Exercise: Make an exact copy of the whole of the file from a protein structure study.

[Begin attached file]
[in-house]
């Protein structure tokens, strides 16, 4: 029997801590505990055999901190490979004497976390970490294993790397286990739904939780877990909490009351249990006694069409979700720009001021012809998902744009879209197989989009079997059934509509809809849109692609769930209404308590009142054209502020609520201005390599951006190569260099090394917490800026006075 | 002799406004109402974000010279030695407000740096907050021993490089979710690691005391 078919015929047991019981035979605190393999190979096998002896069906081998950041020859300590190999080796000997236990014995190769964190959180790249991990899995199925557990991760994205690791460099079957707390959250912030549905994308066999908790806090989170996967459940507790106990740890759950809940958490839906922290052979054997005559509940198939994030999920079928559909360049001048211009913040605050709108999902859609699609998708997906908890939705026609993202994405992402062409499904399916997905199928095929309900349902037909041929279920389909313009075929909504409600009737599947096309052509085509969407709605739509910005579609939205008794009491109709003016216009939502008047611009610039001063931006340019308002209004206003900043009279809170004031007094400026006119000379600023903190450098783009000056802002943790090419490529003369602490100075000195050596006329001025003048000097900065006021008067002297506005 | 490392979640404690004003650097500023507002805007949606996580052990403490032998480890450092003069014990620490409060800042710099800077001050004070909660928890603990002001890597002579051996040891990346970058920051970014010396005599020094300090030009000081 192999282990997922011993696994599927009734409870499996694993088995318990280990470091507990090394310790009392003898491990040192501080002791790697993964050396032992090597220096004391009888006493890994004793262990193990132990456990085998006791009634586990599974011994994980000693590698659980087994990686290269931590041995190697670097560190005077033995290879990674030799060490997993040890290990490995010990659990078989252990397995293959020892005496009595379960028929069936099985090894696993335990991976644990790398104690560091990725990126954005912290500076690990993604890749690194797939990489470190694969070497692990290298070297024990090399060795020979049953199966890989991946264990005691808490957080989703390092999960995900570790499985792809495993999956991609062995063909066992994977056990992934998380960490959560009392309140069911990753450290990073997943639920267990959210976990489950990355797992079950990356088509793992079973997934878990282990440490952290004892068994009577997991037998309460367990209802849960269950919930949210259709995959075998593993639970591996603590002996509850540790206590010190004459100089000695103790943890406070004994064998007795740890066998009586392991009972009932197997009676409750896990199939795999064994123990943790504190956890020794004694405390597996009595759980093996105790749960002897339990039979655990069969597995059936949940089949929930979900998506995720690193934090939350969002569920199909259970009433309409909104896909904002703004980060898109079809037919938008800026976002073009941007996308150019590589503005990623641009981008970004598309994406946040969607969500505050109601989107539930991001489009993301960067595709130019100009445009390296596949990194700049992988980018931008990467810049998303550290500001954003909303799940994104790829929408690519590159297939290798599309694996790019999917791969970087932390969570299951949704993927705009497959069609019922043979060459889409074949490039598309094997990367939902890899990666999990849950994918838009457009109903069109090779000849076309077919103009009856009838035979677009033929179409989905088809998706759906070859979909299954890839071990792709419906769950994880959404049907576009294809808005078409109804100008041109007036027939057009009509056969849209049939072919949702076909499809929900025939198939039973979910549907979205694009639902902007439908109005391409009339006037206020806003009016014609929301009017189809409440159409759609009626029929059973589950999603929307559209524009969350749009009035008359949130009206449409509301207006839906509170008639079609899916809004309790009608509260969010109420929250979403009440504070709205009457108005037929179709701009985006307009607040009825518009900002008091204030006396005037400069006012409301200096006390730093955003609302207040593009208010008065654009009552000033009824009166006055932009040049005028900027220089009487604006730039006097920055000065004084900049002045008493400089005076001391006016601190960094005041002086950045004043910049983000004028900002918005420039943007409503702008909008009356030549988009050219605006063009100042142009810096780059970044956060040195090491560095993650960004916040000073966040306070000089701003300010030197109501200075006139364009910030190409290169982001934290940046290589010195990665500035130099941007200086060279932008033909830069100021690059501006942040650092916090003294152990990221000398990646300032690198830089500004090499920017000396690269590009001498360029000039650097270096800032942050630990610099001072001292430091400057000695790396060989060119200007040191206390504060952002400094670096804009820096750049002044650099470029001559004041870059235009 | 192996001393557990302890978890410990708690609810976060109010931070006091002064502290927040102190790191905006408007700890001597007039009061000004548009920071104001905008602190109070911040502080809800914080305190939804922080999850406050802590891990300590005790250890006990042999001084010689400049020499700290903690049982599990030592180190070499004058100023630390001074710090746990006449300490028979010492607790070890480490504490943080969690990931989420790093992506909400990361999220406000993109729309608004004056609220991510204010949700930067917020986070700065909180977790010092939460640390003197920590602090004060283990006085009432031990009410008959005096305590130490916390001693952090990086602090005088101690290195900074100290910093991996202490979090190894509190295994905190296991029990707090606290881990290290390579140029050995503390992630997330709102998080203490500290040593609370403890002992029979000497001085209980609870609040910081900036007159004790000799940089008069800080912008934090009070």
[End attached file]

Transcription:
[in-house]
């Protein structure tokens, strides 16, 4: 029997801590505990055999901190490979004497976390970490294993790397286990739904939780877990909490009351249990006694069409979700720009001021012809998902744009879209197989989009079997059934509509809809849109692609769930209404308590009142054209502020609520201005390599951006190569260099090394917490800026006075 | 002799406004109402974000010279030695407000740096907050021993490089979710690691005391 078919015929047991019981035979605190393999190979096998002896069906081998950041020859300590190999080796000997236990014995190769964190959180790249991990899995199925557990991760994205690791460099079957707390959250912030549905994308066999908790806090989170996967459940507790106990740890759950809940958490839906922290052979054997005559509940198939994030999920079928559909360049001048211009913040605050709108999902859609699609998708997906908890939705026609993202994405992402062409499904399916997905199928095929309900349902037909041929279920389909313009075929909504409600009737599947096309052509085509969407709605739509910005579609939205008794009491109709003016216009939502008047611009610039001063931006340019308002209004206003900043009279809170004031007094400026006119000379600023903190450098783009000056802002943790090419490529003369602490100075000195050596006329001025003048000097900065006021008067002297506005 | 490392979640404690004003650097500023507002805007949606996580052990403490032998480890450092003069014990620490409060800042710099800077001050004070909660928890603990002001890597002579051996040891990346970058920051970014010396005599020094300090030009000081 192999282990997922011993696994599927009734409870499996694993088995318990280990470091507990090394310790009392003898491990040192501080002791790697993964050396032992090597220096004391009888006493890994004793262990193990132990456990085998006791009634586990599974011994994980000693590698659980087994990686290269931590041995190697670097560190005077033995290879990674030799060490997993040890290990490995010990659990078989252990397995293959020892005496009595379960028929069936099985090894696993335990991976644990790398104690560091990725990126954005912290500076690990993604890749690194797939990489470190694969070497692990290298070297024990090399060795020979049953199966890989991946264990005691808490957080989703390092999960995900570790499985792809495993999956991609062995063909066992994977056990992934998380960490959560009392309140069911990753450290990073997943639920267990959210976990489950990355797992079950990356088509793992079973997934878990282990440490952290004892068994009577997991037998309460367990209802849960269950919930949210259709995959075998593993639970591996603590002996509850540790206590010190004459100089000695103790943890406070004994064998007795740890066998009586392991009972009932197997009676409750896990199939795999064994123990943790504190956890020794004694405390597996009595759980093996105790749960002897339990039979655990069969597995059936949940089949929930979900998506995720690193934090939350969002569920199909259970009433309409909104896909904002703004980060898109079809037919938008800026976002073009941007996308150019590589503005990623641009981008970004598309994406946040969607969500505050109601989107539930991001489009993301960067595709130019100009445009390296596949990194700049992988980018931008990467810049998303550290500001954003909303799940994104790829929408690519590159297939290798599309694996790019999917791969970087932390969570299951949704993927705009497959069609019922043979060459889409074949490039598309094997990367939902890899990666999990849950994918838009457009109903069109090779000849076309077919103009009856009838035979677009033929179409989905088809998706759906070859979909299954890839071990792709419906769950994880959404049907576009294809808005078409109804100008041109007036027939057009009509056969849209049939072919949702076909499809929900025939198939039973979910549907979205694009639902902007439908109005391409009339006037206020806003009016014609929301009017189809409440159409759609009626029929059973589950999603929307559209524009969350749009009035008359949130009206449409509301207006839906509170008639079609899916809004309790009608509260969010109420929250979403009440504070709205009457108005037929179709701009985006307009607040009825518009900002008091204030006396005037400069006012409301200096006390730093955003609302207040593009208010008065654009009552000033009824009166006055932009040049005028900027220089009487604006730039006097920055000065004084900049002045008493400089005076001391006016601190960094005041002086950045004043910049983000004028900002918005420039943007409503702008909008009356030549988009050219605006063009100042142009810096780059970044956060040195090491560095993650960004916040000073966040306070000089701003300010030197109501200075006139364009910030190409290169982001934290940046290589010195990665500035130099941007200086060279932008033909830069100021690059501006942040650092916090003294152990990221000398990646300032690198830089500004090499920017000396690269590009001498360029000039650097270096800032942050630990610099001072001292430091400057000695790396060989060119200007040191206390504060952002400094670096804009820096750049002044650099470029001559004041870059235009 | 192996001393557990302890978890410990708690609810976060109010931070006091002064502290927040102190790191905006408007700890001597007039009061000004548009920071104001905008602190109070911040502080809800914080305190939804922080999850406050802590891990300590005790250890006990042999001084010689400049020499700290903690049982599990030592180190070499004058100023630390001074710090746990006449300490028979010492607790070890480490504490943080969690990931989420790093992506909400990361999220406000993109729309608004004056609220991510204010949700930067917020986070700065909180977790010092939460640390003197920590602090004060283990006085009432031990009410008959005096305590130490916390001693952090990086602090005088101690290195900074100290910093991996202490979090190894509190295994905190296991029990707090606290881990290290390579140029050995503390992630997330709102998080203490500290040593609370403890002992029979000497001085209980609870609040910081900036007159004790000799940089008069800080912008934090009070």